College board mandates left-wing narrative for AP U.S. History

The College Board, the private company that produces the SAT test and the various Advanced Placement exams, is effectively requiring that AP U.S. History be taught from a hard-left perspective. It is doing so through a newly-issued “Framework” for its AP U.S. History exam. I warned of this development here.

Stanley Kurtz provides the back story. He points out that the co-chairs of the committee that redesigned the AP U.S. History Framework, Suzanne Sinke and Ted Dickson, worked closely together on a project whose goal was to reshape the U.S. History Survey Course along the lines recommended by Thomas Bender and the La Pietra Report.

Bender, a history professor at NYU, is (in Kurtz’s words) “the leading spokesman for the movement to internationalize the U.S. History curriculum at every educational level.” He is also a leading critic of “American exceptionalism,” which celebrates America as a model, vindicator, and at times the chief defender of ordered liberty and self-government in the world.

By contrast, Bender views America as (in his words) just “a province among the provinces that make up the world.” It is this view (and worse) that he has successfully urged the College Board to coerce high schools into teaching to our nation’s best young history students.

The La Pietra Report was the fruit of a project to create an internationalized U.S. history curriculum. Kurtz says that approximately one-third of the participants who forged the new curriculum were non-Americans. One of them was Cuban.

The co-chairs of the committee that redesigned the AP U.S. History Framework are also enthusiasts of the “internationalization” of U.S. history and enemies of American exceptionalism. According to Kurtz, Dickson was an original member of the joint panel seeking to advance the goals of the La Pietra Report.

On behalf of a joint advisory board of the Organization of American Historians and the AP (OAH-AP Joint Advisory Board), he co-edited a book called America on the World Stage: A Global Approach to U.S. History. Bender wrote the introduction, in which he explained the philosophy behind the La Pietra Report.

As for Sinke, a history professor at Florida State, she wrote the portion of the AP Framework on immigration. Kurtz reports that she tells the tale of an early 20th Century ethnically Dutch woman who immigrated to America, merely to leave and go elsewhere. She says her goal is to teach us “to think beyond national histories and the terms that are caught up in them.”

In other words, we shouldn’t get caught up in the idea that there was something exceptional about America that induced immigrants to come here. We were just another place to go — “just another pleasant country somewhere on the UN Roll Call between Albania and Zimbabwe,” to borrow a phrase used by both George H.W. Bush and Bill Clinton to mock those who deny American exceptionalism.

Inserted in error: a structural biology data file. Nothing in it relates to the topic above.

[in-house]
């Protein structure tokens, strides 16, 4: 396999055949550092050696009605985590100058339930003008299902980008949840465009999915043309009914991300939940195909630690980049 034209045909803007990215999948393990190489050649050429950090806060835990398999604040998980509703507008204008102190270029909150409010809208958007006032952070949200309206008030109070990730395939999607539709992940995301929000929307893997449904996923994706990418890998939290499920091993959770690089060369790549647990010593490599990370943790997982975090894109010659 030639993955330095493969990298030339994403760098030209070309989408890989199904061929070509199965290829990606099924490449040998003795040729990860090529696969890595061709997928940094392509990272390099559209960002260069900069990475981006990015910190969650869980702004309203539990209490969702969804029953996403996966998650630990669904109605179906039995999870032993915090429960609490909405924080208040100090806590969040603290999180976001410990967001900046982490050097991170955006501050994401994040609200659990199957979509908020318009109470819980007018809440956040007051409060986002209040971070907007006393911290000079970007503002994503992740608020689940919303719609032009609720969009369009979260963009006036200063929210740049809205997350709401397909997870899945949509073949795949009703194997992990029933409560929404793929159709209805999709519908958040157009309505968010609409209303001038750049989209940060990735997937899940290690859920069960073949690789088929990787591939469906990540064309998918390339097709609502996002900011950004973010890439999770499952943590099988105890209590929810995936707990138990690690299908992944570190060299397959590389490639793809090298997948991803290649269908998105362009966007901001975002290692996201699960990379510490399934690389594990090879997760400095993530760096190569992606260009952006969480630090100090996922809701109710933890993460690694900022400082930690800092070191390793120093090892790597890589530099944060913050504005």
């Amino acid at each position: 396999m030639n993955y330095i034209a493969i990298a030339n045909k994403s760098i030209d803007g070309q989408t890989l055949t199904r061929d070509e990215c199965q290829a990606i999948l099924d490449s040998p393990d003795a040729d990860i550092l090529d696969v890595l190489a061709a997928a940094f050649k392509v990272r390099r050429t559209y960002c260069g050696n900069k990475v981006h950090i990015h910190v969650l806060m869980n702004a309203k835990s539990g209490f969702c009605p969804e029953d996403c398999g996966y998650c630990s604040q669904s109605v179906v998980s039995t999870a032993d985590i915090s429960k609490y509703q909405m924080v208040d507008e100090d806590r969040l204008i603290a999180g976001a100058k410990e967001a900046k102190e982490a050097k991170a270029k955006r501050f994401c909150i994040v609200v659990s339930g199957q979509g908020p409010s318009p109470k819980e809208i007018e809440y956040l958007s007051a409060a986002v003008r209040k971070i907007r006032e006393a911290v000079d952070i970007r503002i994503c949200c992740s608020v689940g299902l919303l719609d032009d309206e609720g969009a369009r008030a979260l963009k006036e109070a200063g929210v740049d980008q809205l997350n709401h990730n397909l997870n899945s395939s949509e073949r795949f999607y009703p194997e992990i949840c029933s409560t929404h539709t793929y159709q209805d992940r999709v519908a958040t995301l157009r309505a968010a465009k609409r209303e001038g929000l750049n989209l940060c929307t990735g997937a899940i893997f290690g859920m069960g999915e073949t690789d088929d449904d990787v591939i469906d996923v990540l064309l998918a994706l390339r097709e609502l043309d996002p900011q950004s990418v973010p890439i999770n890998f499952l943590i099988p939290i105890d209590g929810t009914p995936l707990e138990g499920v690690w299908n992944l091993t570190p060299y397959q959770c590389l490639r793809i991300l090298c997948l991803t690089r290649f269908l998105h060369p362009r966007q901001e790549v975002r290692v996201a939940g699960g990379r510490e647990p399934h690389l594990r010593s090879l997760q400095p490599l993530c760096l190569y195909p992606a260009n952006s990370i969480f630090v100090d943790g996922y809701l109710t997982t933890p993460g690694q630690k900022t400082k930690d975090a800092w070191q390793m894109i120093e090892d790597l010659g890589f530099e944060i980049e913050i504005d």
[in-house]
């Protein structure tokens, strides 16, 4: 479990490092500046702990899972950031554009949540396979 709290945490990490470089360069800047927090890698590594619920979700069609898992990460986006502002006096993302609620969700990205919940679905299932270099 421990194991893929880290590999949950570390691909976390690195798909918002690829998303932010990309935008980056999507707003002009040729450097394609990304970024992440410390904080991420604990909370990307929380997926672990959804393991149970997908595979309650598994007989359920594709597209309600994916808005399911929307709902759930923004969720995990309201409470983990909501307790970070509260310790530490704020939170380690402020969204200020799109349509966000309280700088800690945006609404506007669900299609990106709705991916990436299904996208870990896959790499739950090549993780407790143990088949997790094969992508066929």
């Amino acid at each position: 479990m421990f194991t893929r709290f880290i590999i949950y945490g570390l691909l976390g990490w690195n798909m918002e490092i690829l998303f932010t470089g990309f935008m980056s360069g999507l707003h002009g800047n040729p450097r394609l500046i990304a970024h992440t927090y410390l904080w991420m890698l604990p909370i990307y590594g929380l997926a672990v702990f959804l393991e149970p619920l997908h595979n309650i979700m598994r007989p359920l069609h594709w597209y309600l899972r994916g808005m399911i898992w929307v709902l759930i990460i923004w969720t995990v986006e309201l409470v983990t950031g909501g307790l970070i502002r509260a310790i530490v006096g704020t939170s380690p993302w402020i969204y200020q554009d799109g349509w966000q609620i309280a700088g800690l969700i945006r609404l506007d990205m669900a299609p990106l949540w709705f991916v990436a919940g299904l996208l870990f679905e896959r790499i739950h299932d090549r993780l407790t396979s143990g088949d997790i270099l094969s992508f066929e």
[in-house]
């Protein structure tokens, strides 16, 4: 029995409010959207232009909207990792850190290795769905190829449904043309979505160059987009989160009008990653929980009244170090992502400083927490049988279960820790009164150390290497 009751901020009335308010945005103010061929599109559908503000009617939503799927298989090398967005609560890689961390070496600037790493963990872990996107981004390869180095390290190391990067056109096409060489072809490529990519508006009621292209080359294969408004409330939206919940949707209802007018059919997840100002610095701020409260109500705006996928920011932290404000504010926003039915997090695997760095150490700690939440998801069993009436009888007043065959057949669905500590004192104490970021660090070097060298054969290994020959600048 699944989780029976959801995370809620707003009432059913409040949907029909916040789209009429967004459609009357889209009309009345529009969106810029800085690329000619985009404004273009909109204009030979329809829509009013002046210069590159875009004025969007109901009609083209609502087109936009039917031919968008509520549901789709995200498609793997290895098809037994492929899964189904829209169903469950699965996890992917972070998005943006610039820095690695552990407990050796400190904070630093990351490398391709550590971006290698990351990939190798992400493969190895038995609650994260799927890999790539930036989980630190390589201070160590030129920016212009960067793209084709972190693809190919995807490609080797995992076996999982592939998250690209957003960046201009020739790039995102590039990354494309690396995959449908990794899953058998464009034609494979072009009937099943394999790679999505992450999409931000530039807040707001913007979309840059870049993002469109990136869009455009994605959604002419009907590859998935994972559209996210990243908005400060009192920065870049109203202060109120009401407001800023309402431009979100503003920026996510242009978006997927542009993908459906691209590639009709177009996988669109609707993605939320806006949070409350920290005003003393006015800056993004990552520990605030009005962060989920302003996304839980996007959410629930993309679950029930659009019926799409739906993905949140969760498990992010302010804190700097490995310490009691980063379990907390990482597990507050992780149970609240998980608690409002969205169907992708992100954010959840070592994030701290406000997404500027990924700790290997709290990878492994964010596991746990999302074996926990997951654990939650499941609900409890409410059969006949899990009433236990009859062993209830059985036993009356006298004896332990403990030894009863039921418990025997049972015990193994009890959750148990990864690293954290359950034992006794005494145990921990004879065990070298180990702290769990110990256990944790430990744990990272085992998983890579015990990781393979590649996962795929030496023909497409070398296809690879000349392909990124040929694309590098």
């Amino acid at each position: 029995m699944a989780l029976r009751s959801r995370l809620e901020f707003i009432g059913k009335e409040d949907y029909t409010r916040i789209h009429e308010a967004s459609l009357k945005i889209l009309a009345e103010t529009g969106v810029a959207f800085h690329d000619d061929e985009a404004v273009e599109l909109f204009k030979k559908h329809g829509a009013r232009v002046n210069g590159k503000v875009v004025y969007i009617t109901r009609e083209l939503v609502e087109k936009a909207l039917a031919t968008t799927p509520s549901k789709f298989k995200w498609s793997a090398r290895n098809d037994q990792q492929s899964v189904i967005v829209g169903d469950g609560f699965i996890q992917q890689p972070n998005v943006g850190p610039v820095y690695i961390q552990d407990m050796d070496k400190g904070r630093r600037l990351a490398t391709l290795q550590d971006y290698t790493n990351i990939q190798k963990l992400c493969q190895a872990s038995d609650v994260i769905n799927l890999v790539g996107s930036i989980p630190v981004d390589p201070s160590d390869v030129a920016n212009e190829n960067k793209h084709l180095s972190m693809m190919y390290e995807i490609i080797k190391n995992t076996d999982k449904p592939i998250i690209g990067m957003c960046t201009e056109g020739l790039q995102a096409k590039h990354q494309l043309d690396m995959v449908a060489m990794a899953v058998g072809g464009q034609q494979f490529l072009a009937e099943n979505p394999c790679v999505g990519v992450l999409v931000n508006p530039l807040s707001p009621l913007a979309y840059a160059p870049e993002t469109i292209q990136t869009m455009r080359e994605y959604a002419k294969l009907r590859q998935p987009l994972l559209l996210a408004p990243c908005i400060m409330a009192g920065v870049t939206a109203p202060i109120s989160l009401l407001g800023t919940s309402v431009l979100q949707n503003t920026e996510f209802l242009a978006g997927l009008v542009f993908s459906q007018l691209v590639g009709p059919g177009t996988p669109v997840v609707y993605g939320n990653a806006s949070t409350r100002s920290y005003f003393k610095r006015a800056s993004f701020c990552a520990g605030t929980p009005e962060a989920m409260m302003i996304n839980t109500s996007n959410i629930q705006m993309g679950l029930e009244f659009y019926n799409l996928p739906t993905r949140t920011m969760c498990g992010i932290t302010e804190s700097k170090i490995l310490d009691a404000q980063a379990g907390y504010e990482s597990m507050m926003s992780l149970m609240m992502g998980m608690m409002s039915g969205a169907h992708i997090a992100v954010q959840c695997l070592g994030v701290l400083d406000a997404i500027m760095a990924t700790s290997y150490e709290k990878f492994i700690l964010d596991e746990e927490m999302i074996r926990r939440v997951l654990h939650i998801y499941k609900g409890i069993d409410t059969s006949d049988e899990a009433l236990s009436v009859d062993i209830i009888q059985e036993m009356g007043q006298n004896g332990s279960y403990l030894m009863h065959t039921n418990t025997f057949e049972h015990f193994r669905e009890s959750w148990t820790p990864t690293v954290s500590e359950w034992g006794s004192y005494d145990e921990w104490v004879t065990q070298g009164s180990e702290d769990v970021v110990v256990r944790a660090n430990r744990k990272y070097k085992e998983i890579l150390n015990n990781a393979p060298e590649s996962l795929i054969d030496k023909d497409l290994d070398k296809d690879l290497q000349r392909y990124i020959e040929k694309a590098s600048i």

Lawrence Charap, the College Board’s AP Curriculum and Content Development Director who was in overall charge of the AP U.S. History redesign process, also holds the United States in low esteem. Kurtz notes that he contributed a piece on American cultural imperialism to America on the World Stage: A Global Approach to U.S. History:

Charap’s essay highlights America’s commercial advertisements and anti-Soviet propaganda efforts in the Middle East during the Cold War. Charap seeks out off-putting examples of American propaganda and then suggests that students to put themselves in the places of people in the Soviet block or developing world as they respond to the American presence.

This, indeed, is teaching students to see their country through the eyes of its alleged “victims” and enemies.

And for Charap, our “victims” include the people in Central and Eastern Europe who were oppressed by the Soviet Union. This narrative goes beyond denying American exceptionalism. It is squarely anti-American.

The College Board’s “curricular coup” occurred soon after it selected David Coleman as its new president. Coleman is the architect of the Common Core. There should be no doubt that the Common Core is driven by a leftist agenda.

Americans have started to figure out, albeit belatedly, the harms associated with that project, and they are beginning to fight back. But how do we fight back against the anti-American U.S. History curriculum being imposed by the College Board?

States can reject the common core. But if high schools want to offer AP U.S. History (and it is to their advantage and the advantage of students that they do so), they must teach it as the College Board prescribes. Otherwise, students will be at a severe disadvantage when they take the end-of-the-year exam upon which college credit may depend.

As Kurtz concludes:

The brief five-page conceptual guideline [that] the Framework replaced allowed sufficient flexibility for teachers to approach U.S. History from a wide variety of perspectives. Liberals, conservatives, and anyone in-between could teach U.S. history their way, and still see their students do well on the AP Test.

The College Board’s new and vastly more detailed guidelines can only be interpreted as an attempt to hijack the teaching of U.S. history on behalf of a leftist political and ideological perspective.

One way or another, this cannot be allowed to stand.

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